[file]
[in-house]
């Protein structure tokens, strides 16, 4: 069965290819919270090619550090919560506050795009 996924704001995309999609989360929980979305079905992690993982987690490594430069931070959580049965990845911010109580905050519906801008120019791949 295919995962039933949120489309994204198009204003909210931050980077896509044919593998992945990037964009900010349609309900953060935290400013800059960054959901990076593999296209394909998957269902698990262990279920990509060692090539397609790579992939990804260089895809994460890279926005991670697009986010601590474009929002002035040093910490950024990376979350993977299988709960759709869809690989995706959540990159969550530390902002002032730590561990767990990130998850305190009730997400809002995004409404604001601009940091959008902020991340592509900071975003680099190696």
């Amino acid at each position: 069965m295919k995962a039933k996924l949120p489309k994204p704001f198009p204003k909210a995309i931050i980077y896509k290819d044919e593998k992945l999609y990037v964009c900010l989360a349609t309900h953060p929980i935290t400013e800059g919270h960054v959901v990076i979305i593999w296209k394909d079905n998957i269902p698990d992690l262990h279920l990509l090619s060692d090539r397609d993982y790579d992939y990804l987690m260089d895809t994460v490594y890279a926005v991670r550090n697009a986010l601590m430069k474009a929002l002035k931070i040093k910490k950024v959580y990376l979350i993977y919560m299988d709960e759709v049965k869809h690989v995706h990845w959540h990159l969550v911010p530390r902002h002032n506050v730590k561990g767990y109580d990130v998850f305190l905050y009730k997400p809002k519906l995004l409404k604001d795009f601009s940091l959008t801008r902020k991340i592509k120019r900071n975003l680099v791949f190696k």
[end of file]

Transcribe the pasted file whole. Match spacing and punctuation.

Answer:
[in-house]
């Protein structure tokens, strides 16, 4: 069965290819919270090619550090919560506050795009 996924704001995309999609989360929980979305079905992690993982987690490594430069931070959580049965990845911010109580905050519906801008120019791949 295919995962039933949120489309994204198009204003909210931050980077896509044919593998992945990037964009900010349609309900953060935290400013800059960054959901990076593999296209394909998957269902698990262990279920990509060692090539397609790579992939990804260089895809994460890279926005991670697009986010601590474009929002002035040093910490950024990376979350993977299988709960759709869809690989995706959540990159969550530390902002002032730590561990767990990130998850305190009730997400809002995004409404604001601009940091959008902020991340592509900071975003680099190696």
């Amino acid at each position: 069965m295919k995962a039933k996924l949120p489309k994204p704001f198009p204003k909210a995309i931050i980077y896509k290819d044919e593998k992945l999609y990037v964009c900010l989360a349609t309900h953060p929980i935290t400013e800059g919270h960054v959901v990076i979305i593999w296209k394909d079905n998957i269902p698990d992690l262990h279920l990509l090619s060692d090539r397609d993982y790579d992939y990804l987690m260089d895809t994460v490594y890279a926005v991670r550090n697009a986010l601590m430069k474009a929002l002035k931070i040093k910490k950024v959580y990376l979350i993977y919560m299988d709960e759709v049965k869809h690989v995706h990845w959540h990159l969550v911010p530390r902002h002032n506050v730590k561990g767990y109580d990130v998850f305190l905050y009730k997400p809002k519906l995004l409404k604001d795009f601009s940091l959008t801008r902020k991340i592509k120019r900071n975003l680099v791949f190696k």